The “chilling” sign? Ice on your refrigerant lines.
Why is it so dangerous?
Because it will eventually destroy your AC (costing you anywhere from $4,000 to $25,000 depending on the cost of your AC system)
Think ice can’t build up in this Arizona heat? Think again. It can (and does) happen to many homeowners in our area.
We’ll explain why ice forms on refrigerant lines and what you should do if you ever see this on your AC.
Why you might see ice on your AC this summer
We know—it is odd to think that ice could grow on your air conditioner when Arizona temperatures can reach up to 115 degrees.
But it definitely happens when the refrigerant in your AC system gets too cold.
You see, your evaporator coil (the indoor AC unit) contains coils filled with cold refrigerant that absorb all the heat and moisture from your home’s air.
But when the refrigerant gets too cold, moisture from the air starts to freeze on the coils. Over time, the ice will spread along the refrigerant lines until it gets to your outdoor unit and destroys your AC’s compressor.
So what causes refrigerant to get too cold? Two common reasons include:
- Low airflow over the evaporator coil
- Low refrigerant due to a refrigerant leak
What to do when you see ice on your AC
Step 1: Turn off your AC ASAP
If your AC continues to run, it will build more and more ice and eventually that cold refrigerant will travel to your compressor, destroying it. So, turn it off as soon as you see the ice and keep it off so that the ice can thaw.
Step 2: Call a professional to repair your AC before it’s too late
If you ever see ice forming on your air conditioner (no matter where it is), contact a professional immediately!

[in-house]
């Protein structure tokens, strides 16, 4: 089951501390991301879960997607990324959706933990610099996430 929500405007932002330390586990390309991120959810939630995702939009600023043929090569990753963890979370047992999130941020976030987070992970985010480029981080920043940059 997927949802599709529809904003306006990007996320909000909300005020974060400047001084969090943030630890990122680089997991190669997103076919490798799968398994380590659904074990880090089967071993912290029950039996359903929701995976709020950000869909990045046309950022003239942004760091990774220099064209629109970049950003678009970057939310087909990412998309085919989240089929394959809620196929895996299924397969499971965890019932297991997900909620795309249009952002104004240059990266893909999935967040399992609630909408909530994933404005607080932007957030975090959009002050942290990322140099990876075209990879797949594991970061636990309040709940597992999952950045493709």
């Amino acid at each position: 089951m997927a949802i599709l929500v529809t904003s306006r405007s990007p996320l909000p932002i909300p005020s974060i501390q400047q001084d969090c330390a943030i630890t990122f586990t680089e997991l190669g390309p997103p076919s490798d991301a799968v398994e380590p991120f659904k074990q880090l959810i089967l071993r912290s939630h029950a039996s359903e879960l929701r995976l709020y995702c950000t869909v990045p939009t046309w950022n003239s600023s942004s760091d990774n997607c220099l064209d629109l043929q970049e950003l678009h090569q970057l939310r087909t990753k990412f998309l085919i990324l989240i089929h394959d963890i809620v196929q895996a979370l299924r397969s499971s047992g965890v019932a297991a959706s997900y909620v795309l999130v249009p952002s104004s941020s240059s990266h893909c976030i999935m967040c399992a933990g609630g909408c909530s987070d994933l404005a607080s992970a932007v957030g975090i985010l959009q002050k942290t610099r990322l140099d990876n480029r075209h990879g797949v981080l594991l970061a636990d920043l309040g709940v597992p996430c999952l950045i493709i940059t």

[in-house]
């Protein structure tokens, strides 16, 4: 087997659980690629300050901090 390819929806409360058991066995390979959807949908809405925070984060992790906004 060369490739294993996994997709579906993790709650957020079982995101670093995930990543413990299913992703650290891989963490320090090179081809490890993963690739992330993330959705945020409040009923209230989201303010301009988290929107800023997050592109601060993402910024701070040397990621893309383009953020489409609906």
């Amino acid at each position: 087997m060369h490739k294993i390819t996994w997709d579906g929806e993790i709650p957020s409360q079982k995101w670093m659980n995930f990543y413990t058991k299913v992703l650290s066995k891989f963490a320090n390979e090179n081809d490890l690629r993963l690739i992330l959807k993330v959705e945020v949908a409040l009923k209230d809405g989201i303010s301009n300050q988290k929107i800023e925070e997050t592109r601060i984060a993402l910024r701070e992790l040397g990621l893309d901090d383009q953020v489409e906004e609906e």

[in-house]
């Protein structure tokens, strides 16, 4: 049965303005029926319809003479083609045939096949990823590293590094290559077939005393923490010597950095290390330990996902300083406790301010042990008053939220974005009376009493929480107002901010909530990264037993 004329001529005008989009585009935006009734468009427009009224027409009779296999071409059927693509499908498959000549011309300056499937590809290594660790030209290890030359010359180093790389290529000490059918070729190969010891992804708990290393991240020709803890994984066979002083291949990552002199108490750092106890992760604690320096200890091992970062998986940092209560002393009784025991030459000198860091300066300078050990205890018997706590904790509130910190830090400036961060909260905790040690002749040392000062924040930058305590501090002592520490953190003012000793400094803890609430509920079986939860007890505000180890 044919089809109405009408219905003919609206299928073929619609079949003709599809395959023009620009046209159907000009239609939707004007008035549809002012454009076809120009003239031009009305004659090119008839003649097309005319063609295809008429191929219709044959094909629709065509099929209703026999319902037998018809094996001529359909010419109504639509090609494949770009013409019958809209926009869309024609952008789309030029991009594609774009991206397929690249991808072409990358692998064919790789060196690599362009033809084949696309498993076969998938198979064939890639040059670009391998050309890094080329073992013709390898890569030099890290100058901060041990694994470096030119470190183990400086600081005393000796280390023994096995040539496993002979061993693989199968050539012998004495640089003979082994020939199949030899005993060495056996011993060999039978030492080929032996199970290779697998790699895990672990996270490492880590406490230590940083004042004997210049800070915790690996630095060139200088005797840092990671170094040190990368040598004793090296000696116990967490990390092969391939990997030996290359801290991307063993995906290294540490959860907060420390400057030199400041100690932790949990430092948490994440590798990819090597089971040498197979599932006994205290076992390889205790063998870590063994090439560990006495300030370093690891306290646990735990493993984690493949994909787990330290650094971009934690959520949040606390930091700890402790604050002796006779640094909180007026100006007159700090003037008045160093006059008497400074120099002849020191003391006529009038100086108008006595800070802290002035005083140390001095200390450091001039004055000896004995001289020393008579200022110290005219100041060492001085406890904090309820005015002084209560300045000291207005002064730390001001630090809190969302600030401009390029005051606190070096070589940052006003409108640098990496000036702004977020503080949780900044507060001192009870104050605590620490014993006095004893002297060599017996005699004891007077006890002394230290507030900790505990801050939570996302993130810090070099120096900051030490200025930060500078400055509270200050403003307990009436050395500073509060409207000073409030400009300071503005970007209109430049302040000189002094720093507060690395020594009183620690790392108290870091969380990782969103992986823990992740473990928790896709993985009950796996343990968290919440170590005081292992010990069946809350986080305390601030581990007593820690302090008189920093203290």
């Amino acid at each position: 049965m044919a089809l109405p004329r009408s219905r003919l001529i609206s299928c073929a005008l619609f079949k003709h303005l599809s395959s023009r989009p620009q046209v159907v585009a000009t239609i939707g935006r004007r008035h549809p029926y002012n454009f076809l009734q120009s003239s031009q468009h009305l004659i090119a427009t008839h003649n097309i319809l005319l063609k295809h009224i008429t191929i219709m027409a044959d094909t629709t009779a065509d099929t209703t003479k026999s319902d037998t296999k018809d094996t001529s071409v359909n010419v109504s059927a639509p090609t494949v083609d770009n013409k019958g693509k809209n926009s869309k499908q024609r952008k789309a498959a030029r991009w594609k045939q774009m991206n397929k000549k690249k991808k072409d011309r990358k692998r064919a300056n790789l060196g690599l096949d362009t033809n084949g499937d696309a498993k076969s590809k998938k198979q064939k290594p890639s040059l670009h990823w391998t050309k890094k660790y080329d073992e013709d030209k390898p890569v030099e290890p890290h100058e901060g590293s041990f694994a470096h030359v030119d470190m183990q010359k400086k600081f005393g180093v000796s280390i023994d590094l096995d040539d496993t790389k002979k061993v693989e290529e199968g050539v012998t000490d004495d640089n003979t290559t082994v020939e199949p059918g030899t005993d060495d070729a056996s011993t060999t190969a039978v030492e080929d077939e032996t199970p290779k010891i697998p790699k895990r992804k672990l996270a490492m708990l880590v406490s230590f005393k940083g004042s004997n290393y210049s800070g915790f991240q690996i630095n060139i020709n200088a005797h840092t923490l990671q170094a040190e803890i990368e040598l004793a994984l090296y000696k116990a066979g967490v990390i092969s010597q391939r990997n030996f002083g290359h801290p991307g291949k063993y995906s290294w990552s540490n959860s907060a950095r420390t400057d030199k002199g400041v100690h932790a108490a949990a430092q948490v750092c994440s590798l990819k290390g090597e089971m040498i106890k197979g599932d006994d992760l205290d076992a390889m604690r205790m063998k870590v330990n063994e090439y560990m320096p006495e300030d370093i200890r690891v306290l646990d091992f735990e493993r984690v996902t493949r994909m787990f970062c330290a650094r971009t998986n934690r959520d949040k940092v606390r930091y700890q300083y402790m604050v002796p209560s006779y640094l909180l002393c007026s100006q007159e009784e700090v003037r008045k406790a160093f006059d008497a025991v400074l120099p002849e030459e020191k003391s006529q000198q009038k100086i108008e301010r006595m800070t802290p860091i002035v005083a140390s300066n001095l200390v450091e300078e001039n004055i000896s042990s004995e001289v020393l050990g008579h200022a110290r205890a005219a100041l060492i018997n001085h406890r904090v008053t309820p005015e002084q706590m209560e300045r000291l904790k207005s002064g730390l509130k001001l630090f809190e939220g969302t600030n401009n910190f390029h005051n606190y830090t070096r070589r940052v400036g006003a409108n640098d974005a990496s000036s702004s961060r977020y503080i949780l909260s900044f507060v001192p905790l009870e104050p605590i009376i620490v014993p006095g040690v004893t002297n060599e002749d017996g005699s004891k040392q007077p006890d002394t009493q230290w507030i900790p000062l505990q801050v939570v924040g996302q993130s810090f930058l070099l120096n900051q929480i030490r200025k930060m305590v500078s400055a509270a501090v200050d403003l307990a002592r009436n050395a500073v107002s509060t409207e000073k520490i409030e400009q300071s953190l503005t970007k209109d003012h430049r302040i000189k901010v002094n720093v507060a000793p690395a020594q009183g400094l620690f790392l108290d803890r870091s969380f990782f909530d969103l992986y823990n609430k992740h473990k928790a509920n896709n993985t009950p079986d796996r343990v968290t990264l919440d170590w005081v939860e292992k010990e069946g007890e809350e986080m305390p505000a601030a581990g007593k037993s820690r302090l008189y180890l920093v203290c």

Waiting and continuing to run the AC can be a costly and an uncomfortable mistake.
How to prevent your AC from freezing up
Sometimes, homeowners make “AC blunders” that can cause their AC to ice up.
So, to help prevent this problem, avoid these 4 common AC mistakes:
- Not changing a dirty air filter. A clogged air filter “suffocates” your AC by blocking incoming air and reducing the airflow over your evaporator coil.
- Blocking return vents (vents that suck air in). If anything is blocking your AC return vents, this cuts off airflow to the evaporator coil.
- Closing supply vents (vents that push air out). If you close supply vents (even ones in unused rooms), it increases the pressure inside your system, causing your blower motor to blow less air over your evaporator coils.
- Not scheduling regular maintenance. Regular maintenance ensures your AC stays in tip-top shape and can prevent problems that lead to ice formation before they even happen. We suggest getting your AC maintained every year during the spring before the cruel summer heat sets in and sometimes in the fall after the heat has gone.
**AC check-up special: $59.95** (valid in 2017)
Do you want to make sure your AC is summer-ready? Do you want to prevent pricey freeze-ups?